The fundamental principal of the free society is voluntary cooperation. The economic market, buying and selling, is one example. But it's only one example. Voluntary cooperation is far broader than that. To take an example that at first sight seems about as far away as you can get __ the language we speak; the words we use; the complex structure of our grammar; no government bureau designed that. It arose out of the voluntary interactions of people seeking to communicate with one another. Or consider some of the great scientific achievements of our time __ the discoveries of an Einstein or Newton __ the inventions of Thomas Alva Edison or an Alexander Graham Bell or even consider the great charitable activities of a Florence Nightingale or an Andrew Carnegie. These weren't done under orders from a government office. They were done by individuals deeply interested in what they were doing, pursing their own interests, and cooperating with one another.
This kind of voluntary cooperation is built so deeply into the structure of our society that we tend to take it for granted. Yet the whole of our Western civilization is the unintended consequence of that kind of a voluntary cooperation of people cooperating with one another to pursue their own interests, yet in the process, building a great society.
Participants: Robert McKenzie, Moderator; Michael Harrington, Democratic Socialist Organizing Committee; Milton Friedman; Russell Peterson, Governor of Delaware, 1969_1973; Robert Galvin, Chairman, Motorola, Inc.; Congressman Barber B. Conable, Jr., Ways and Means Committee, U.S. Congress
McKENZIE: It seemed to me he was saying that the golden age for America, when it was truly a land of opportunity, was the late 19th, early 20th century, no regulations, no permits, no red tape.
HARRINGTON: I would argue that the government played a decisive role in an enormous grant to the railroads in creating an America capitalist economy. And secondly, if you go back to that golden age, you find that the government constantly intervened in a rather characteristic way, it used troops against strikers. American labor history has been the most violent, bloody class struggle anywhere in the world, and the government, up until 1932, the law, the courts, the society, always sided with business, always sided against working people. Therefore, I would argue that both economically and in terms of repressing the attempts of people to assert their freedom, our government prior to the rise of the welfare state in this country was more or less owned by business.
McKENZIE: Milton Friedman.
FRIEDMAN: Michael Harrington is seeing the hole in the barn door and he's not looking at the barn door itself. The plain fact is during the whole of that period, while government did intervene from time to time, and mostly to do harm, I agree with him that government intervention was, in the main, not a good thing; tariffs, for example. On the other hand, throughout that whole period government spending, Federal Government spending, central government spending, never was more than 3 percent of the national income. It was trivial. The land grants to the railroads were a minor factor. I'm not. I don't approve of them. I'm not saying they were a good thing, but they were a very minor factor. One has to have a sense of proportion and that goes to the whole discussion, that I am not an anarchist. I am not in favor of eliminating government. I believe we need a government, but we need a government that sets a framework and rules within which individuals, pursuing their own objectives, can work together and cooperate together not only in economic areas.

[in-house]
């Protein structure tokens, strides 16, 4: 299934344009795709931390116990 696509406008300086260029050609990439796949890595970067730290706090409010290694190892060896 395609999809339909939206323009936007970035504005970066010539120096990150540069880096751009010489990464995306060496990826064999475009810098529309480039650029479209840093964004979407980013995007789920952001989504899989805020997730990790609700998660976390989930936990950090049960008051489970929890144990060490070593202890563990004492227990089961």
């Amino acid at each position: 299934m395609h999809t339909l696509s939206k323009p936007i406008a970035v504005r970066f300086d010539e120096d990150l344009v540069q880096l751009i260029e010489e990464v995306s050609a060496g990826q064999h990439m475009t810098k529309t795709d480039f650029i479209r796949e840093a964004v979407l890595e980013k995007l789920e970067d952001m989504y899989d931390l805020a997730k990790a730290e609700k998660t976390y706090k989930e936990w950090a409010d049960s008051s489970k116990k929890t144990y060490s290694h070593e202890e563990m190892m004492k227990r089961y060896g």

McKENZIE: I want to hold you for a moment, though, to that golden age theory, that we were best when we were regulated least in the late 19th and early 20th century, because remember the sweatshop analogy comes out of there, when there was no attempt to restrict hours of work or to regulate working conditions. Now is that a view you accept of that period?
PETERSON: Well I think it's necessary to contrast what's happened in the interim. I don't see how we can talk about that without comparing it with the interim period. Now you talked earlier about the fact that during the last fifty years we had squandered some of our inheritance of freedom, and I believe during the last fifty years we really have improved our freedom. I spent over half that time working for one of the world's largest industrial companies, the Dupont Company, deeply involved with the launching of new ventures; and got to know the free enterprise system well, and have a very healthy respect for it. But during that interval, and particularly during the last few years when I have been more involved with government and with environmental matters, I have become convinced that our freedom was improved when the people are allowed to add to their freedom in the marketplace, the freedom to vote with their ballots in the polling place, to put some restraints on the excesses of the marketplace, particularly when you're concerned with such things as the long-term impact on our health from the pollution of our environment, the introduction of carcinogenic materials, or the radiation of our people with nuclear products.